Framework for Talcum Powder Science Day Before New MDL Judge Proposed by Parties
In response to a request made by the U.S. District Judge recently appointed to preside over all talcum powder cancer lawsuits, parties involved in the litigation have submitted competing proposals for a “Science Day”, which will likely be held in November or December to bring the Court up to speed on the background of the litigation, as well as scientific, medical and liability issues that will arise in the claims.
Active litigation is now underway once again against Johnson & Johnson in more than 60,000 Baby powder lawsuits and Shower-to-Shower lawsuits brought throughout the federal court system, each involving similar allegations that asbestos particles in the talc-based products caused users to develop ovarian cancer, mesothelioma, and other injuries.
Following massive jury awards returned in cases that went to trial several years ago, the manufacturer decided to initiate a controversial talcum powder bankruptcy scheme in 2021, as part of an attempt to force any settlement for the cases through the U.S. bankruptcy system. This led to a long delay in the litigation before the attempt was recently rejected the courts, allowing active pretrial proceedings to resume in the talcum powder MDL (multi-district litigation).
Given similar questions of fact and law raised in complaints filed throughout the federal court system, coordinated pretrial proceedings were established for the talcum powder litigation in 2016, centralizing the cases before U.S. District Judge Freda Wolfson in the District of New Jersey. However, during a two year delay in all proceedings while Johnson & Johnson attempted to force the cases through the bankruptcy system, Judge Wolfson retired, and management of the litigation was transferred to U.S. District Judge Michael A. Shipp.
Parties Propose Talcum Powder Science Day Schedule
Following a status conference earlier this month, Judge Shipp called on parties to put together a plan for a talcum powder “Science Day” to be held later this year, and the parties outlined their respective plans in a letter (PDF) sent to the Court on September 15.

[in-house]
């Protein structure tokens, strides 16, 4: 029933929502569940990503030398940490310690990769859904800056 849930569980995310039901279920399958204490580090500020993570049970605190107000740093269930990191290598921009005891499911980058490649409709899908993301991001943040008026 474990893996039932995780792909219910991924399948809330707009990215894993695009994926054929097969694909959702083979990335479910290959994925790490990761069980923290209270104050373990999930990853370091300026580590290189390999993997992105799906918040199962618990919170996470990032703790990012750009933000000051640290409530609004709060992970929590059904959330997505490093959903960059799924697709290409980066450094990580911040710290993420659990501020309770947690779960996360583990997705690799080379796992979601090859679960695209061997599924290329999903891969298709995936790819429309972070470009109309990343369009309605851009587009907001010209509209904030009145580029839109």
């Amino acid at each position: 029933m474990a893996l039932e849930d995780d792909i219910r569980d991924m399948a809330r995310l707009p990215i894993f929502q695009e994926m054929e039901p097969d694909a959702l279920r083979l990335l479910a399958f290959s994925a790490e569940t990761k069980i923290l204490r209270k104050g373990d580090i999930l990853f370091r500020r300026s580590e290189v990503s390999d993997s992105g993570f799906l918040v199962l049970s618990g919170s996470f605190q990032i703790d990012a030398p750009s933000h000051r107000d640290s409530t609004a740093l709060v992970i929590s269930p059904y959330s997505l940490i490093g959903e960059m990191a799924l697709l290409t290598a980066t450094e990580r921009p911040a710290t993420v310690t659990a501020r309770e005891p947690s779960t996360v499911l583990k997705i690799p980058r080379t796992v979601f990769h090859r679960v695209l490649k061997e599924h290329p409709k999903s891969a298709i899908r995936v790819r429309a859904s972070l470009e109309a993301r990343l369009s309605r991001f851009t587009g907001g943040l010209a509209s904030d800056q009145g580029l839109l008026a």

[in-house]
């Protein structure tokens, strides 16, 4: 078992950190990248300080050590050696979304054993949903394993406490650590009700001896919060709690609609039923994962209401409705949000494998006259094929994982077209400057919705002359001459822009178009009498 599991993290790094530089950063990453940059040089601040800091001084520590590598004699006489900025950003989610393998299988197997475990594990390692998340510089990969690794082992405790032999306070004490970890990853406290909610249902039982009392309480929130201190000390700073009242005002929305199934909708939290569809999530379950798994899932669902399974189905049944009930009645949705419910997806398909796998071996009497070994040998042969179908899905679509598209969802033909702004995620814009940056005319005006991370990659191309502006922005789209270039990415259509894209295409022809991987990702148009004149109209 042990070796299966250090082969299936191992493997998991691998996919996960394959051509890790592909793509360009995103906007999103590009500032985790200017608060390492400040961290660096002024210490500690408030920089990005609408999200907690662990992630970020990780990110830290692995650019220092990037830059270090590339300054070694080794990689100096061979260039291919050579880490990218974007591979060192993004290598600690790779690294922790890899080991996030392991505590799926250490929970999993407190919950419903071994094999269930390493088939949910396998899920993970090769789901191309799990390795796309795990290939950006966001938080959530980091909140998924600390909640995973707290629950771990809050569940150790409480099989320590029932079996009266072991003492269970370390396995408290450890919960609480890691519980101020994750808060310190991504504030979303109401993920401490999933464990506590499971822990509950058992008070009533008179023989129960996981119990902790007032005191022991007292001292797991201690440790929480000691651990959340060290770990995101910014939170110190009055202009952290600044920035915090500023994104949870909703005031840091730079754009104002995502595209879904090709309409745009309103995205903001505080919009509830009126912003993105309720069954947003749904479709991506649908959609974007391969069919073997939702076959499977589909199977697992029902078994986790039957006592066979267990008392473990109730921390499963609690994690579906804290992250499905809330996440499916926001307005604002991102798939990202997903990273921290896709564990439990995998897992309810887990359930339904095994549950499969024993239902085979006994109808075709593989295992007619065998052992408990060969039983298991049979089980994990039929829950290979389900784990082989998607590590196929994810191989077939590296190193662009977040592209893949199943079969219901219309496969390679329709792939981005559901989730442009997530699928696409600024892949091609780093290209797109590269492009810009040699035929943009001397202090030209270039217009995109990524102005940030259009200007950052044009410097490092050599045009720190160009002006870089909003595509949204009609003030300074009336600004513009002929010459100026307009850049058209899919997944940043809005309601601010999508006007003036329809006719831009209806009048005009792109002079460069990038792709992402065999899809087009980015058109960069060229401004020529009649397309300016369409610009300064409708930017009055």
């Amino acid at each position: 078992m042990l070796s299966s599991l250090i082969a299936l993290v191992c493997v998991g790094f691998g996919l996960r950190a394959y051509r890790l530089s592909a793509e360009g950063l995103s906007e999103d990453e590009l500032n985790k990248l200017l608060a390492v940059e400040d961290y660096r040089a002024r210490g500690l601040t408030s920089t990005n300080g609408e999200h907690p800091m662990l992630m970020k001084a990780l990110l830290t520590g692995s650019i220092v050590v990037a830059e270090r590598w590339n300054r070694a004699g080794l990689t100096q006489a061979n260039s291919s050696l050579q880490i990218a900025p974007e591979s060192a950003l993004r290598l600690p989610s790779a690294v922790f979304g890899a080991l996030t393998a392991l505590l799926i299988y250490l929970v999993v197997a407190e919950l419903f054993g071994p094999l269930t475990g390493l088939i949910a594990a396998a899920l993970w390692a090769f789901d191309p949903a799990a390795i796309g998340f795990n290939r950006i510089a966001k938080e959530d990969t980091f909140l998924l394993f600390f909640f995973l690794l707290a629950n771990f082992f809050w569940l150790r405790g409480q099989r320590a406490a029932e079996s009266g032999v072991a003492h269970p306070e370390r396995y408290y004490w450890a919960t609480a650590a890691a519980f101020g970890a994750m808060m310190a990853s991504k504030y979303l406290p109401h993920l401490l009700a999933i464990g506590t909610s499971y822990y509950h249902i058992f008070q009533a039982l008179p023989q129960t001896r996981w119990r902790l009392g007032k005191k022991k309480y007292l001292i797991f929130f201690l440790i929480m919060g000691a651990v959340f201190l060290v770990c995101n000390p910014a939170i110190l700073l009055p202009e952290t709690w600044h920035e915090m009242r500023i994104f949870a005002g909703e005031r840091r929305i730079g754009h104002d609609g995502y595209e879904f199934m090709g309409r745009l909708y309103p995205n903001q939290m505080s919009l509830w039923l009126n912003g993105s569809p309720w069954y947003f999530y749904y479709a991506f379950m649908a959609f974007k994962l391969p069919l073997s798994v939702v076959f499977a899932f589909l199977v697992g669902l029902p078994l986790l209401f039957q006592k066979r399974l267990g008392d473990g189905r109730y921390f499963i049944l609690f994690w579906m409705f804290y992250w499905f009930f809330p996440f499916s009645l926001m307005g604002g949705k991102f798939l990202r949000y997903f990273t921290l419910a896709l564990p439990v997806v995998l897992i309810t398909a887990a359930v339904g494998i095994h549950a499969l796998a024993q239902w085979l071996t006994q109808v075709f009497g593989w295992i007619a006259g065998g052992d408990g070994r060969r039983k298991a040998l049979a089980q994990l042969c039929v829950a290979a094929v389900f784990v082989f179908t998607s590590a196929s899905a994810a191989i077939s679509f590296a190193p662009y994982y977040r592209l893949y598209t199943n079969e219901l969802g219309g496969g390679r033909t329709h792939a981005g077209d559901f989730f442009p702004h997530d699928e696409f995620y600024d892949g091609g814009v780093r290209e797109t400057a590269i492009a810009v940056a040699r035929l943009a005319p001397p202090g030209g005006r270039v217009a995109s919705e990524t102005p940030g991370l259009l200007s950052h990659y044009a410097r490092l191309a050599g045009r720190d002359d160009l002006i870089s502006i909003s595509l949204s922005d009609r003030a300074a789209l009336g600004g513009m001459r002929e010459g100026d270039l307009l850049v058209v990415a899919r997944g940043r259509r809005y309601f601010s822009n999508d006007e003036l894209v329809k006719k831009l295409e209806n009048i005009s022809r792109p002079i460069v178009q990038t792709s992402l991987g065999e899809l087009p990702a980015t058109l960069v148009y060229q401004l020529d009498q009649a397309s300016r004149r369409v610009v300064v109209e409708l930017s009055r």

The letter indicates that the Science Day presentations should total no more than six hours in length, with each side having up to three hours to explain the science involved in talcum powder litigation to the Court. However, the parties could not agree on when the Science Day should be held. Plaintiffs have suggested November 16-17, November 28-31, and December 11-14, while defendants instead recommend any day the week of October 16 or October 26, or any day the week of December 18. Defendants also suggest it could be held sometime in January.
Both parties say they would have key people unavailable during many of the dates suggested by the other side. In addition, the parties appeared to also differ in what they think the scope of this upcoming Science Day should entail.
“The purpose of this presentation is to educate and inform the Court through an overview of the procedural background of the litigation and the scientific, medical, and liability factual record,” plaintiffs indicated in the letter. “Judge Wolfson’s Daubert decision, the decisions of state courts throughout the country, including the appellate decisions of the New Jersey Court of Appeals, the Missouri court of Appeals, and the California Court of Appeals, make clear that the preponderance of the scientific evidence supports a causal relationship between the genital use of talcum powder and ovarian cancer.”
In response, defendants said that the main focus of the presentations should be just about the science, but indicated that plaintiffs should be allowed to use their time during the presentation as they wish.
The presentations are not part of the official record in the case, or subject to cross examination. However, information presented may guide the Court in any future rulings or motions about evidence to be presented in the talcum powder cancer lawsuits, including decisions about which expert witness testimony may be presented to juries.
What the Court learns could influence its decisions on future pretrial motions and when bellwether trials can go before juries, which will help gauge the average talcum powder lawsuit payout individual claimants may be eligible to receive.
"*" indicates required fields
More Top Stories
A Wegovy gastroparesis lawsuit blames the weight loss drug for a stomach paralysis problems which left a woman with permanent injuries.
Uber faces a lawsuit from four passengers who say they were sexually assaulted by drivers, due to the company's lack of security measures and focus on passenger safety.
A Bard PowerPort lawsuit claims the defective design of the port catheter led to a woman developing a severe infection and needing to have the implant surgically removed.